DION: What surprises me is that — I'm not surprised that we have an amazing show. We've worked with Franco. We are in an amazing place, an amazing stage. I work with the best people. The cast is unbelievable. We give more than we can every night. We give 100 percent and beyond that every night that I'm not surprised about. What I'm surprised is that there are so many shows.
I know, I can tell you that we have the best show out there because I believe it.
VAN SUSTEREN: So do the people out there think that too.
DION: Well that's what I'm amazed about. It's like they really think like us that they still come and we were supposed to be here I don't know two years, three years. We're going to be doing this for five years. If I'm not amazed, I'm not normal.
VAN SUSTEREN: Coming up, she's an international superstar. People might just dress up like her for Halloween. So, what is Celine doing this year for Halloween? Find out next.
And later, want to go bowling? No need to leave your hotel room in Las Vegas. We take you on a tour of the Palms Casino Resort that I guarantee will make your head spin.
VAN SUSTEREN: Every day is a new day for Celine Dion, who performs her entertainment extravaganza, "A New Day," at Caesar's Palace. But even with the lines of fans and the sold out concerts, Celine keeps life in perspective.
VAN SUSTEREN: Do you think of yourself as an international, I mean a star, I mean is it...
VAN SUSTEREN: Not at all?
DION: Not at all.
VAN SUSTEREN: Do you have any sort of sense of that?
DION: First of all, I don't want you to think that I'm totally detached from what's going on to me.
VAN SUSTEREN: No, and I understand that.
DION: I know exactly.
VAN SUSTEREN: I understand that.
DION: I know exactly what I've done, what I'm doing now, and I'm about to do. But what I think mostly about is waking up with my son in my arms and getting ready for Halloween tomorrow and the day after. I have two days off. Do you know how much I'm looking forward to those two days every week, sometimes three? But this week, next week we'll have two days off, Monday, Tuesday.
I have somebody from the house today to go and do the groceries for me, not because I don't want to do it because I don't have the time to do so. They're going to go and buy some white cake, orange flavored cake, and chocolate cake. And we will bake some cakes and do cupcakes and decorate the pumpkins and this is what I'm looking forward the most tonight.
VAN SUSTEREN: And I believe that. I actually do believe that.
DION: I hope you do.
VAN SUSTEREN: No, I do believe it but it's always so interesting though when you meet people though who have done enormous things in their careers and yet then they have these, you know, when you sort of peel back their career and get to know them that they have those wants.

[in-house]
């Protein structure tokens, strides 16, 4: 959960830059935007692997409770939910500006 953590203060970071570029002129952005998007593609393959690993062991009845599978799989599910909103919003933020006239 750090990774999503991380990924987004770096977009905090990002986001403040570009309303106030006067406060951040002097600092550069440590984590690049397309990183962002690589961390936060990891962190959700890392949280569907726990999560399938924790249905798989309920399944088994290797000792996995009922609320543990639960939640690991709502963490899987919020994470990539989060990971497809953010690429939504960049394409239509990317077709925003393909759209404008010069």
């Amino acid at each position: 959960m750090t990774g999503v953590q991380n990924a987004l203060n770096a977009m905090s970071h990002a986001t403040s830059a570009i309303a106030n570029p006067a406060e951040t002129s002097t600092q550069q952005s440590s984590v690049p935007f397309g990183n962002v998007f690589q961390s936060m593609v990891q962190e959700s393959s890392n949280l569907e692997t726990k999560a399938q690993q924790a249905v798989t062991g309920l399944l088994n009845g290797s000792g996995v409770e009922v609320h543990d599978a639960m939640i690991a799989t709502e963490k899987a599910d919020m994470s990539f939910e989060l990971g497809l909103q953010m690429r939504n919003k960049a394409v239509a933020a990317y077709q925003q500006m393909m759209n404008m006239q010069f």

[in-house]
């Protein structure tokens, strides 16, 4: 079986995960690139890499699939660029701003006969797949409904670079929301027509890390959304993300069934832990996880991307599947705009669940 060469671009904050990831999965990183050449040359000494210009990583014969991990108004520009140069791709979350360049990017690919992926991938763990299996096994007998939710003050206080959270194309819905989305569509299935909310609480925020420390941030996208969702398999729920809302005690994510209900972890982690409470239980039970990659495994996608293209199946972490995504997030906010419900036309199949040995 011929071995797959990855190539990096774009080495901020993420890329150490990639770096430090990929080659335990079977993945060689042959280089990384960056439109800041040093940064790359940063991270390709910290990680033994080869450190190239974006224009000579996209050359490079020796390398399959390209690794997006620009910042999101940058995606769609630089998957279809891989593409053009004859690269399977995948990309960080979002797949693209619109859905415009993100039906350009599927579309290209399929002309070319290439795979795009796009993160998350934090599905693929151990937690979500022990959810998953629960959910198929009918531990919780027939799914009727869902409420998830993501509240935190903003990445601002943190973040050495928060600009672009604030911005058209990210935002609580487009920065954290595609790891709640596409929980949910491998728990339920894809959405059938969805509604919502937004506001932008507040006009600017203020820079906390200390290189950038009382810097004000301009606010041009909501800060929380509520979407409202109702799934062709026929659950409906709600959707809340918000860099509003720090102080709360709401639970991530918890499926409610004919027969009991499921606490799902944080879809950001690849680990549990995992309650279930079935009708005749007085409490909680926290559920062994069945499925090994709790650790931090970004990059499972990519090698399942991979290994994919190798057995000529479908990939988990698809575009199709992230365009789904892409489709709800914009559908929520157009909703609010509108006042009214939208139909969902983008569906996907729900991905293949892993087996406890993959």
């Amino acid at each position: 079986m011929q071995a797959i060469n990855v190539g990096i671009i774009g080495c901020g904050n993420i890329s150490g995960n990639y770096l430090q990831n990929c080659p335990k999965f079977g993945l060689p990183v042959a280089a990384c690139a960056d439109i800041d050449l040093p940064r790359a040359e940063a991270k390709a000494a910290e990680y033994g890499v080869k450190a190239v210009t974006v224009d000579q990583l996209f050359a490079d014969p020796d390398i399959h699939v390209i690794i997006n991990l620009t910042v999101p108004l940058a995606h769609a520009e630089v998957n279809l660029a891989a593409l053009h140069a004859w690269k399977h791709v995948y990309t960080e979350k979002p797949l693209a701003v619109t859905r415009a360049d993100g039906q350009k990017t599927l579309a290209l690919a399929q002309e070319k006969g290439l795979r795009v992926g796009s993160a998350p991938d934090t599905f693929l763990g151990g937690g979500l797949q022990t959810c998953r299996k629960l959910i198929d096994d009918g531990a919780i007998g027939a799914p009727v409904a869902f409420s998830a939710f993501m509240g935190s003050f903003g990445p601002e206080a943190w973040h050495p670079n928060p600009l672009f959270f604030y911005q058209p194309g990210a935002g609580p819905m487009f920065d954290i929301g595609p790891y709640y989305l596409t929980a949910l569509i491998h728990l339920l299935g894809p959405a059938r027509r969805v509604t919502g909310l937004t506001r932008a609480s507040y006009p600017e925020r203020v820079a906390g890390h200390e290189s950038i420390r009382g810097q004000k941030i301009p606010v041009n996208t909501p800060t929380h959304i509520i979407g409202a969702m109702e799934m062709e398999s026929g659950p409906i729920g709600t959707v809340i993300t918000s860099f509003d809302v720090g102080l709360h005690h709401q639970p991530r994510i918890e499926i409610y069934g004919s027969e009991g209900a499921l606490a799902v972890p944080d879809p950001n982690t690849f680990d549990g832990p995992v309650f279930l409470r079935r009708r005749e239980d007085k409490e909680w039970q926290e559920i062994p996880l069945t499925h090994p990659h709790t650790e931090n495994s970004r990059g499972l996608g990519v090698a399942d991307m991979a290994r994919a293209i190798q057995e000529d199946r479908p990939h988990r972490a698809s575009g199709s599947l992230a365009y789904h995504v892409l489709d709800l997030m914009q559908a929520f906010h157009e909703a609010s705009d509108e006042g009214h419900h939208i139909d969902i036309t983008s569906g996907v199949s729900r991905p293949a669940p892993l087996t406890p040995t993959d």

DION: You know I think in life the most important thing, and this is the most difficult thing to achieve, is balance. People who live every day with their children who do cupcakes every single weekend, who do the dishes every night and do their own beds, don't you think they're looking forward to pack their suitcase and go away? I believe so.
Well, for people who live on the road all the time, who have people cook for them, who do the groceries for them, who are not — they are with your children most of the time, well we look for the opposite. I'm looking forward to staying home in my PJs and just play with my son and pick my own tomatoes.
VAN SUSTEREN: I know at some point you've decided that you're going to, you know, finish your contract and do something.
VAN SUSTEREN: Indeed, I know you've said that and I know you walked away once before.
VAN SUSTEREN: Any sort of sense of oh I hate to see this winding down a little bit or are you excited that, you know, that there will be another chapter?
DION: I am definitely looking forward for another chapter. I'm not getting ready to kind of push anything because I don't want to push and rush life. But I always say and I really believe that the best is yet to come.
I think we are very lucky and fortunate that we have had this opportunity, and we're still doing it, of having to work with amazing performers like that and to have had an amazing visual show every night here.
But my son started school and it's a new thing now and I've been doing it for more than three years. We started the fourth year and at the end of that will be five and I'm looking forward to kind of like be at home with him and then we'll see.
VAN SUSTEREN: Well, I just want you to know that we're looking forward tonight to see the show.
DION: It's going to be hard, if I may say. It's going to be hard when it's going to be the last show here, even though every night sometimes we say, "You know what it's hard tonight. I don't feel like it." All of us here and there it happens. We're not totally in shape or we feel a little sick.
It happens that we say, "It's going to be a hard show tonight. I don't really feel like it." But then it starts and it's another story. But I also know that when it will be the last show it will be one of the hardest things for us because we became a family.